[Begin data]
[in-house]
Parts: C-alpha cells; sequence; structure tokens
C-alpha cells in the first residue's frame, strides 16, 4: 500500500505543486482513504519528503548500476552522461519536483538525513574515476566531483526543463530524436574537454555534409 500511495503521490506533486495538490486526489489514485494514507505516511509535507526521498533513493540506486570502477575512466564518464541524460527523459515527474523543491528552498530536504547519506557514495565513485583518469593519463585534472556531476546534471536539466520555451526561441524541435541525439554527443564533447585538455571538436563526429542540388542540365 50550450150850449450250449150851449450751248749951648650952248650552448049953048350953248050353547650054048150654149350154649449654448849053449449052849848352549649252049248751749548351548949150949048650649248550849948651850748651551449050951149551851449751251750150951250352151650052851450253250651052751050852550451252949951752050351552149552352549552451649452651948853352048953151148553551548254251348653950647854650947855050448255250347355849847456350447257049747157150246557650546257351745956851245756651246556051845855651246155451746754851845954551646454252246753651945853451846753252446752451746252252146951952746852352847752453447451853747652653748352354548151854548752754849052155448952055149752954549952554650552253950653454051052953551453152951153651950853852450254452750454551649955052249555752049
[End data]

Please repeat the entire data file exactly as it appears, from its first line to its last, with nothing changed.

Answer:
[in-house]
Parts: C-alpha cells; sequence; structure tokens
C-alpha cells in the first residue's frame, strides 16, 4: 500500500505543486482513504519528503548500476552522461519536483538525513574515476566531483526543463530524436574537454555534409 500511495503521490506533486495538490486526489489514485494514507505516511509535507526521498533513493540506486570502477575512466564518464541524460527523459515527474523543491528552498530536504547519506557514495565513485583518469593519463585534472556531476546534471536539466520555451526561441524541435541525439554527443564533447585538455571538436563526429542540388542540365 50550450150850449450250449150851449450751248749951648650952248650552448049953048350953248050353547650054048150654149350154649449654448849053449449052849848352549649252049248751749548351548949150949048650649248550849948651850748651551449050951149551851449751251750150951250352151650052851450253250651052751050852550451252949951752050351552149552352549552451649452651948853352048953151148553551548254251348653950647854650947855050448255250347355849847456350447257049747157150246557650546257351745956851245756651246556051845855651246155451746754851845954551646454252246753651945853451846753252446752451746252252146951952746852352847752453447451853747652653748352354548151854548752754849052155448952055149752954549952554650552253950653454051052953551453152951153651950853852450254452750454551649955052249555752049